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Amid pandemic tragedy, an opportunity for change?

Alvin Powell

Harvard Staff Writer

Mittal Institute/Lancet commission to study universal care in India

With almost 11 million cases and more than 150,000 deaths, India is among the nations hardest-hit by the coronavirus pandemic. The Asian giant has also taken an economic hit, its gross domestic product expected to shrink 8 percent this year.

The figures have starkly highlighted the connection between a nation’s physical and economic health, and the Harvard chairs of a new panel seeking to overhaul and improve health care in India say today’s difficult times create a moment of opportunity because people who often tune each other out are now listening.

“For the first time the connection between health and economic outcomes has become transparent,” said Tarun Khanna , director of Harvard’s Lakshmi Mittal and Family South Asia Institute and one of four co-chairs of a new Lancet Citizens’ Commission to study how to bring universal health care to India. “The morality of universal health care has always been a driver of this urgency, but that’s not the new thing here. Rather, for the first time in 30 years GDP is expected to fall in response to a health crisis.”

The 21-member commission is a joint effort between The Lancet medical journal and Mittal Institute. The panel is chaired by Khanna; Vikram Patel , the Pershing Square Professor of Global Health at Harvard Medical School ; Professor Gagandeep Kang, vaccine researcher at Christian Medical College in Vellore, India; and Kiran Mazumdar-Shaw, executive chairperson of Indian biotech company Biocon Ltd and one of India’s top businesspeople. S.V. Subramanian , professor of population health and geography at the Harvard T.H. Chan School of Public Health , is a member of the commission.

The group’s charge is to report by August 2022 how India can achieve universal health care within a decade. The Mittal Institute is encouraging participation by the Harvard community and sponsoring an online panel discussion on Monday to introduce the effort.

Patel and Khanna said the commission has a challenging road ahead, one that has proven too difficult for an array of efforts studying the same question in the decades since India became independent in 1947.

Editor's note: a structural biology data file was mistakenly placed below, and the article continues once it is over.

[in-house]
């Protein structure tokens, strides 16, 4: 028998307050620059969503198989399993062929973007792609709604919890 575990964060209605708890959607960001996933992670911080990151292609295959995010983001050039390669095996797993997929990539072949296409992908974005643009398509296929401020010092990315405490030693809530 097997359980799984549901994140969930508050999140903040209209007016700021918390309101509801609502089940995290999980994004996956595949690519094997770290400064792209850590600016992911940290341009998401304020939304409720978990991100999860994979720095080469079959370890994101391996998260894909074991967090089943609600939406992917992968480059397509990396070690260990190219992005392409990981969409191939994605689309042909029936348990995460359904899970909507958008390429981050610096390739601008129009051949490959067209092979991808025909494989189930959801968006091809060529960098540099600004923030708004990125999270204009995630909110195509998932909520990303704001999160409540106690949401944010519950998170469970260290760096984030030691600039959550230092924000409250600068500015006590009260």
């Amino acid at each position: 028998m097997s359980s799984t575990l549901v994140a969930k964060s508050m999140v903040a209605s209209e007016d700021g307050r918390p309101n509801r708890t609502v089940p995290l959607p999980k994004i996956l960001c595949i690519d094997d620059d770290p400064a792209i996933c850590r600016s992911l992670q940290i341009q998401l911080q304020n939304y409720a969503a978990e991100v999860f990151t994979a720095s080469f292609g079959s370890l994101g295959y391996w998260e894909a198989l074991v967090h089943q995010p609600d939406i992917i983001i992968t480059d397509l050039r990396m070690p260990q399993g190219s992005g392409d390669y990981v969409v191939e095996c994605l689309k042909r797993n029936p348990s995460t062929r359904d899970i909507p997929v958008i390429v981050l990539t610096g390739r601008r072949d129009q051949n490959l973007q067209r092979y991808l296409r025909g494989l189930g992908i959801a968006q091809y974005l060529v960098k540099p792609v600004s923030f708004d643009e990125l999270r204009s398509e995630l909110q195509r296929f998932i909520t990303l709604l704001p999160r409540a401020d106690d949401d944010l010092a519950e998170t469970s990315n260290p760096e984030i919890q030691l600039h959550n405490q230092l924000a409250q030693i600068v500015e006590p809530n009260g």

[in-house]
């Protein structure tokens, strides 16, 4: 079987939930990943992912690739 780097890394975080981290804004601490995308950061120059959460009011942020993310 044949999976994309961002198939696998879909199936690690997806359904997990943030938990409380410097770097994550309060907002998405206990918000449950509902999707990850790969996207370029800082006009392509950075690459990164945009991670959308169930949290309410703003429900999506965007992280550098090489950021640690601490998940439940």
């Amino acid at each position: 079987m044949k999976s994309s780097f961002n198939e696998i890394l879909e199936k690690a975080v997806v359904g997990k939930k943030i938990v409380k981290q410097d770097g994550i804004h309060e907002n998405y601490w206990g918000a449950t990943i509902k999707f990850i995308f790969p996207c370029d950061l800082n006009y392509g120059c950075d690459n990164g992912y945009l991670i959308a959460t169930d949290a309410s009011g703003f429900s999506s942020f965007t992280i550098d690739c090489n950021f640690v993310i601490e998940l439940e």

Most of the nation’s 1.4 billion residents (a population second only to China) view the current publicly-funded system as so bad that even the poorest Indians would rather pay out-of-pocket for care in a network of private providers, itself sometimes seen as uncaring and untrustworthy. The end result is that more than 60 percent of Indian health care is paid for out-of-pocket, and a sudden illness can mean financial ruin for millions. Only the wealthy can afford regular, high-quality care.

Sandeep Praharsha (India Fellow) discussing preventive measures for malaria in Kerpai village in Thumul Rampur block of Kalahandi district in Odisha Swasthya Swaraj.

“Today, India’s health care system is routinely ranked as one of the worst in the world,” Patel said. “A few get expensive, world-class care, while a large part of the population doesn’t even get basic quality care.”

Where the current commission differs from prior efforts is that it is based on a consultative effort to seek input from an array of stakeholders, including representatives of the private health care sector, providers of traditional medicine, physicians, community health workers, and citizens from diverse communities across the country.

“It genuinely is a cross-section of society,” said Khanna, HBS’ Jorge Paulo Lemann Professor. “That makes consultation more complex, but the potential for achievement is large.”

The eventual report will focus on the “architecture” of a new system, according to an article by the initiative’s co-chairs and commissioners in The Lancet in December. It will include ways to provide preventive care for physical and mental health, offer financial protection for all health care costs, not just hospitalization, and ensure access to the same quality of care for all.

“We aspire for a health care system in which most people do not pay out-of-pocket for most health care needs,” Patel said. “The last thing a sick person needs is to have their care calibrated by how much they can afford to pay or to be impoverished by their medical bills.”